Somewhere embedded deep inside the Rig Veda — which happens to be one of the important canonical texts of Hindu religion, the four Vedas — is Nasadiya Sukta, or what is known as the hymn of creation. Of unknown authorship, this hymn poses some very cryptic and incisive queries on the purpose of life and the very existence of an all-bearing god. There is an element of agnosticism, of query, of doubt. It starts in a rhetorical fashion, posing incisive queries questioning the singularity itself. And while numerous interpretations of the Sukta have highlighted the scientific temper and the inquisitive Indian mythology1temperament of the early sages who penned this and the very many hymns found elsewhere, the fact remains that Nasadiya Sukta is also a very humane and emotional query. For instance, when asked to believe in something, don’t we always begin with scepticism and doubt, it is only later when through understanding and acceptance that we move to the next level. Until then, we are atheists, sceptics, agnostics and so on.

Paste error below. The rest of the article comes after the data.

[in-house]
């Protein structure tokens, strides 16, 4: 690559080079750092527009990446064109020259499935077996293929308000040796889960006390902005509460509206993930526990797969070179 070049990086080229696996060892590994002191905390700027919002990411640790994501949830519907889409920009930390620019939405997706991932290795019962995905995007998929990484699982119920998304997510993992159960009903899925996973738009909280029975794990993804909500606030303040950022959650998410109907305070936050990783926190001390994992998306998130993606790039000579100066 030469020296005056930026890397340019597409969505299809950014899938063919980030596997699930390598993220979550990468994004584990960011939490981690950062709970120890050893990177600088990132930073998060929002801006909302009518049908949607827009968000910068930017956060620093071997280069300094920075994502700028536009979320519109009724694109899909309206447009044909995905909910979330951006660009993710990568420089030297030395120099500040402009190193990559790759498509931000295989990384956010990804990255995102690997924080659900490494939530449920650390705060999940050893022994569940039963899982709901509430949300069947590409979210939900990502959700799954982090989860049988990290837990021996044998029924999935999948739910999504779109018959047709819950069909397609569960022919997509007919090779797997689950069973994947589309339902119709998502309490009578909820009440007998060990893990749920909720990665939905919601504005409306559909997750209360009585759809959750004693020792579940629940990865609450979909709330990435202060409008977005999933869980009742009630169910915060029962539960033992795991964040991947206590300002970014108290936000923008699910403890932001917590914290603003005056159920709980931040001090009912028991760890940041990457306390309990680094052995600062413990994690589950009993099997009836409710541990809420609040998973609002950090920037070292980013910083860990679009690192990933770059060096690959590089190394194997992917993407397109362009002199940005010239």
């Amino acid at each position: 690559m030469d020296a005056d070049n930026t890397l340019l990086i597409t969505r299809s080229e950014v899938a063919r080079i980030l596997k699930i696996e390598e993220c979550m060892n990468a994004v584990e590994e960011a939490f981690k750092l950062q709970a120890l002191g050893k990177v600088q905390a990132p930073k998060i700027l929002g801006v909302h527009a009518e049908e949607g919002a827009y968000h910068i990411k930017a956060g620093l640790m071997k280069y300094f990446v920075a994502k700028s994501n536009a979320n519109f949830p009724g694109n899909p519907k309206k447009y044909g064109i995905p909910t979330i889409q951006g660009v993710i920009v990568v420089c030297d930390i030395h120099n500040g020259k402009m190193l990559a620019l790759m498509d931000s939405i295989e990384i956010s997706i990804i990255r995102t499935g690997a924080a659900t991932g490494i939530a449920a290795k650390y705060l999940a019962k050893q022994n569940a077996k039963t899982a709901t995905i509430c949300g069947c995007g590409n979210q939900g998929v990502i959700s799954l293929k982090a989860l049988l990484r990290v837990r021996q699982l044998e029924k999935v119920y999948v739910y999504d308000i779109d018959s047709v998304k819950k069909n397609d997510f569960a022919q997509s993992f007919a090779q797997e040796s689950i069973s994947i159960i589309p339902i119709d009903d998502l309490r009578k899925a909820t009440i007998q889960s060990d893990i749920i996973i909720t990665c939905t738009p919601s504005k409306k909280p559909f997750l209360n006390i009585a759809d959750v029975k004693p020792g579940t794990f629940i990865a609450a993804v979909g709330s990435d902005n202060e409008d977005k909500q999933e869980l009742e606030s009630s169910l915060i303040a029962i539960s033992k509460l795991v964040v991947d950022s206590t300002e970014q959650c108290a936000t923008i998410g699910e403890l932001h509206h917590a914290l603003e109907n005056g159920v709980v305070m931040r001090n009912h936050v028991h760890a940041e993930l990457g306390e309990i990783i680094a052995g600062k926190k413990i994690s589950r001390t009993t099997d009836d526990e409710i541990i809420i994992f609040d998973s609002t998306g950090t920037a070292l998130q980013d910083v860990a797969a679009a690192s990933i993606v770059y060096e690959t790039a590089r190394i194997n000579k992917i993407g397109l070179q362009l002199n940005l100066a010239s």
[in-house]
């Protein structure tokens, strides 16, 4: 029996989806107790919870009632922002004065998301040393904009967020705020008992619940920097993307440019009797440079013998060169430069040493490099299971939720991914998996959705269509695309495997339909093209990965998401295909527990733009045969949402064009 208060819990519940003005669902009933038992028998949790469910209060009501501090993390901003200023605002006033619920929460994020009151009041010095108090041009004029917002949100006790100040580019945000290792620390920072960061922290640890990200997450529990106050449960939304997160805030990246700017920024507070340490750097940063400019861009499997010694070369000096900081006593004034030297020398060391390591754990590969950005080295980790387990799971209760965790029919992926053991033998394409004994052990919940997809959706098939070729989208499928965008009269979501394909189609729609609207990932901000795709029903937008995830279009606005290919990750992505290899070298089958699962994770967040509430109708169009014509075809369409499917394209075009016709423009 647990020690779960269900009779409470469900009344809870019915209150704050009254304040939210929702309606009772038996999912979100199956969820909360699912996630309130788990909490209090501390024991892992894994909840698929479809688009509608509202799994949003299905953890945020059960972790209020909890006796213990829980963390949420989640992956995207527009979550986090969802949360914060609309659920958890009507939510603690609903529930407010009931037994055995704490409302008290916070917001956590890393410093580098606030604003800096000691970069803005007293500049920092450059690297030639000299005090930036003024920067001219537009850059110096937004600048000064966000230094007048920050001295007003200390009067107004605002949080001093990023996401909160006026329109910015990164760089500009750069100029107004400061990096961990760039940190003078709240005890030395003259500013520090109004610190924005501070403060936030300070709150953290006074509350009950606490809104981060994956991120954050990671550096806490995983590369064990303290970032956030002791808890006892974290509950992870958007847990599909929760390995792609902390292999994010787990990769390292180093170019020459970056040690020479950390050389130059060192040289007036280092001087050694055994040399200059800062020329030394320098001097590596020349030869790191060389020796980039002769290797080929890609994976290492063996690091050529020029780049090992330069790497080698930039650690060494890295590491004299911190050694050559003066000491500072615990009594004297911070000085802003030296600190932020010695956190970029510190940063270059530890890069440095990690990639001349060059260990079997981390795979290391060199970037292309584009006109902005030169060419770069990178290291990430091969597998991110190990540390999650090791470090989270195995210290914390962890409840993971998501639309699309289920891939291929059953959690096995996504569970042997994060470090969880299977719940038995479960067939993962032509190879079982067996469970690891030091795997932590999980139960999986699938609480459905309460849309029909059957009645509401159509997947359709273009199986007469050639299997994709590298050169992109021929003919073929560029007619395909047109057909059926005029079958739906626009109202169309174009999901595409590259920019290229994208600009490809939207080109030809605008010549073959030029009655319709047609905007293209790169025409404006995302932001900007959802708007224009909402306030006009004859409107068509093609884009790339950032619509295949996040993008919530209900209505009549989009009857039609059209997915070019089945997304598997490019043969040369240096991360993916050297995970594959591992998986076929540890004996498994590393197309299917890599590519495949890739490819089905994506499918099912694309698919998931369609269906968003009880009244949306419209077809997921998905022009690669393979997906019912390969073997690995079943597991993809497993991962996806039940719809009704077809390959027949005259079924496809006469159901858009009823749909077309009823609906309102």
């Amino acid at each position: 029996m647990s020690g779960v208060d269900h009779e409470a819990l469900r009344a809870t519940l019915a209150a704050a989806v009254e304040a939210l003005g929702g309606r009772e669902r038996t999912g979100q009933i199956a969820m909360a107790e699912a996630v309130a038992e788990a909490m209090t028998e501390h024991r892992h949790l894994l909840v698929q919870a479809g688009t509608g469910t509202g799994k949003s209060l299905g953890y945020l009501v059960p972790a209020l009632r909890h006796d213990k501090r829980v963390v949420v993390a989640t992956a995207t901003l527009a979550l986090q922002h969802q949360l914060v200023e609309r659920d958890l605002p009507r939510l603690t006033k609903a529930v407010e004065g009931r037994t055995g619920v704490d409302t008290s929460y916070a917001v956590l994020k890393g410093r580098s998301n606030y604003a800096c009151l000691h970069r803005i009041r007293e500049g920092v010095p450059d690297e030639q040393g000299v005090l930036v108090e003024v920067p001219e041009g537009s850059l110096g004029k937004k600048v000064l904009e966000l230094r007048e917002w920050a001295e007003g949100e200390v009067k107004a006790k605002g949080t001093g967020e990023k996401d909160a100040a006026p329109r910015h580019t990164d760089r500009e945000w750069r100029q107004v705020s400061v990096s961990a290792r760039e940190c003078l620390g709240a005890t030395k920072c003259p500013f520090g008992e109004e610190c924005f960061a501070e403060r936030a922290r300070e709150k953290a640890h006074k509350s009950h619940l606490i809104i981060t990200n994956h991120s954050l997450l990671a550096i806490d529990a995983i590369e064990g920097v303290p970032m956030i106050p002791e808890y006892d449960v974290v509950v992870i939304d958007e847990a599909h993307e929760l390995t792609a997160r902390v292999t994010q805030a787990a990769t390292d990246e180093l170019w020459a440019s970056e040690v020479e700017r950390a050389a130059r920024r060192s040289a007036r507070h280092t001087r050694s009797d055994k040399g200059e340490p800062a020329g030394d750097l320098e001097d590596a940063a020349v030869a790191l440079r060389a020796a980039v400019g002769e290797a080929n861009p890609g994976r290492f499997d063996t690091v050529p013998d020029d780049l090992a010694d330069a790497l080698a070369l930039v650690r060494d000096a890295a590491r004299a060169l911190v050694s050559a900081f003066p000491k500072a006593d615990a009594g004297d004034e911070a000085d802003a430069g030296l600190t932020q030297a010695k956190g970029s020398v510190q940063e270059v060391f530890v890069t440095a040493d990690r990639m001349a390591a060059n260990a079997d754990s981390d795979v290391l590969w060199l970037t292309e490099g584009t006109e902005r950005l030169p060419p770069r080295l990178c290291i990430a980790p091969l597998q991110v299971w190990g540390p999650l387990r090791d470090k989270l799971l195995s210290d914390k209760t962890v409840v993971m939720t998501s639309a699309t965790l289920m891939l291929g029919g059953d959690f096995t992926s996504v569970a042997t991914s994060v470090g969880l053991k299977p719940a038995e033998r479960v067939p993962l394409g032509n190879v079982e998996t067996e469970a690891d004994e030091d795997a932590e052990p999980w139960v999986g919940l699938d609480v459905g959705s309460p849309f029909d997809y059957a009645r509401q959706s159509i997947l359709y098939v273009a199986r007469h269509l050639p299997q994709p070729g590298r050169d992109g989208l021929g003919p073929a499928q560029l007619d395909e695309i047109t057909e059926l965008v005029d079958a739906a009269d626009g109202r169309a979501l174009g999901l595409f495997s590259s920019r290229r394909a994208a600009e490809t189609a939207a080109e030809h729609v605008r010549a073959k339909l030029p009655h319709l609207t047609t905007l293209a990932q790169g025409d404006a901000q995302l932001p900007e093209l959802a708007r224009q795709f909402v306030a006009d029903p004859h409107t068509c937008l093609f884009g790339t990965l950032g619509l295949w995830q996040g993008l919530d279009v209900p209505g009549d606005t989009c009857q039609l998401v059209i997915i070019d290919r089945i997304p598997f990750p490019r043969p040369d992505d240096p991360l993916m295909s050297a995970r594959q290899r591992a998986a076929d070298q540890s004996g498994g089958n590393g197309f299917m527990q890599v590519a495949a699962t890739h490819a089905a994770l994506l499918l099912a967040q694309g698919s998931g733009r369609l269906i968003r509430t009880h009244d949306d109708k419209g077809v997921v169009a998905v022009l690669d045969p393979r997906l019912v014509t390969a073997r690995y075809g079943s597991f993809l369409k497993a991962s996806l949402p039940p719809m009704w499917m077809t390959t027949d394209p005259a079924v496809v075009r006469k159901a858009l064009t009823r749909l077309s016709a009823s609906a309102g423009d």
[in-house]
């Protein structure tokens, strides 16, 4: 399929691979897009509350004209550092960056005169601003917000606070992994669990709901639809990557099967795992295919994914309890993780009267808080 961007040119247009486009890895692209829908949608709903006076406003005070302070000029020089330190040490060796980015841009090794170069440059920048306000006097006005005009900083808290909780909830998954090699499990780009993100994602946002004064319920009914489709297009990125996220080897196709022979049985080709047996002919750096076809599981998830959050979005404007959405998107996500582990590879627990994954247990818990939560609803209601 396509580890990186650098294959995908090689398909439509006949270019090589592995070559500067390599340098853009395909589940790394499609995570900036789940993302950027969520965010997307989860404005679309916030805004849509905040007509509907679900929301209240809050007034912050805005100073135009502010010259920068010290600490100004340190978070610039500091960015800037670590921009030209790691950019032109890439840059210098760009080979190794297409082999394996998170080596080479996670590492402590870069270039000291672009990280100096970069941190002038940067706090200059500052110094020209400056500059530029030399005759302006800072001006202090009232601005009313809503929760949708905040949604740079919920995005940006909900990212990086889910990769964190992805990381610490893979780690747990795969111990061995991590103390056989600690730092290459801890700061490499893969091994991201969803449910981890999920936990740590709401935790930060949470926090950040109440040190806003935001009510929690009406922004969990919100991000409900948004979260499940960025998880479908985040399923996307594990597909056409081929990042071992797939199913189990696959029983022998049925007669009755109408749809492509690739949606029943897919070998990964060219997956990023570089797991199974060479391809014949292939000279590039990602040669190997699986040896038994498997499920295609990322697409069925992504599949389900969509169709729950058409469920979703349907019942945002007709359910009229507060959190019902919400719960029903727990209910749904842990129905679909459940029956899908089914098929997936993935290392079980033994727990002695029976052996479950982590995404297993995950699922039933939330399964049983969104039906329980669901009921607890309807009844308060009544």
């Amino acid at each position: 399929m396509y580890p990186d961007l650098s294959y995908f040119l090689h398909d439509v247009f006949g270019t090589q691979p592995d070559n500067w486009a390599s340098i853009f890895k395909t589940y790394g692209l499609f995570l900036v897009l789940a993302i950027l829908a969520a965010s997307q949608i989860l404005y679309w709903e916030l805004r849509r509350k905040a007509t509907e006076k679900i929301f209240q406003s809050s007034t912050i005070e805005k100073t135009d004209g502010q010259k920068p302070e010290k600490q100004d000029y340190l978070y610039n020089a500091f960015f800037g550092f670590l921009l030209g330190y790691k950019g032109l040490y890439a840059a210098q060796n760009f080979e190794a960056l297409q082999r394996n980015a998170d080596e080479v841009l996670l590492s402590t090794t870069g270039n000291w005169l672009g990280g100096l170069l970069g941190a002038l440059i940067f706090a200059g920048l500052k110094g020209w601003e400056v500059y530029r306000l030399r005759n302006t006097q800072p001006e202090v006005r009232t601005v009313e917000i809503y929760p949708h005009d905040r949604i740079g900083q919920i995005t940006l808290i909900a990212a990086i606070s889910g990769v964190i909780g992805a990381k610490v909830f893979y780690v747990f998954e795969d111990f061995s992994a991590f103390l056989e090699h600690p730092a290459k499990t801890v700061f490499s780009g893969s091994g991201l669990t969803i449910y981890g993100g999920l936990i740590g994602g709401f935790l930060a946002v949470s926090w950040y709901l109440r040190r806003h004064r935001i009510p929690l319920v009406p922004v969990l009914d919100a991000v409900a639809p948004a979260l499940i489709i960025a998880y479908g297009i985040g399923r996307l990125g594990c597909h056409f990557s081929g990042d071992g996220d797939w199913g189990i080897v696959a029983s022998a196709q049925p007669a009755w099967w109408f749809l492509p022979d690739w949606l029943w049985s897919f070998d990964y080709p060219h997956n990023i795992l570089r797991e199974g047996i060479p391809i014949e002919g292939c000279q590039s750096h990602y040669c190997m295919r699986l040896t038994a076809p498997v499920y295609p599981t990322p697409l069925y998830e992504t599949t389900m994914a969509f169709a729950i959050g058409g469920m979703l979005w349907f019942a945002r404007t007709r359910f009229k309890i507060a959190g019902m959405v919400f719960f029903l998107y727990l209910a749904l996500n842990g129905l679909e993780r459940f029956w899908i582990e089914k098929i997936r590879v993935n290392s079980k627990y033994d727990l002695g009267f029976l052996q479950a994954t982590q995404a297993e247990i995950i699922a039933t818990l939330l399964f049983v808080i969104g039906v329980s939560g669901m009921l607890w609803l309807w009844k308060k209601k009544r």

In that way Nasadiya Sukta is most special, it accepts doubt and empiricism as part of the man’s spiritual and scientific journey. It encourages questioning the very fundamentals, even the existence of a supreme being or many is not taken for granted. It is in this sense, Hinduism differed from all else, you did not have to believe anything that your rational mind did not. Faith was not a mandatory imposition; that is, not believing in the trinity — Brahma, Vishnu, Mahesh — did not make you any lesser of a Hindu, than say a temple priest who spent a lifetime propriating the very triad. And so the ancient Vedic Hindu was a questioning, open-minded, person, not a self-deluded proud oaf who saw Meru as the centre of the universe, denying everything else.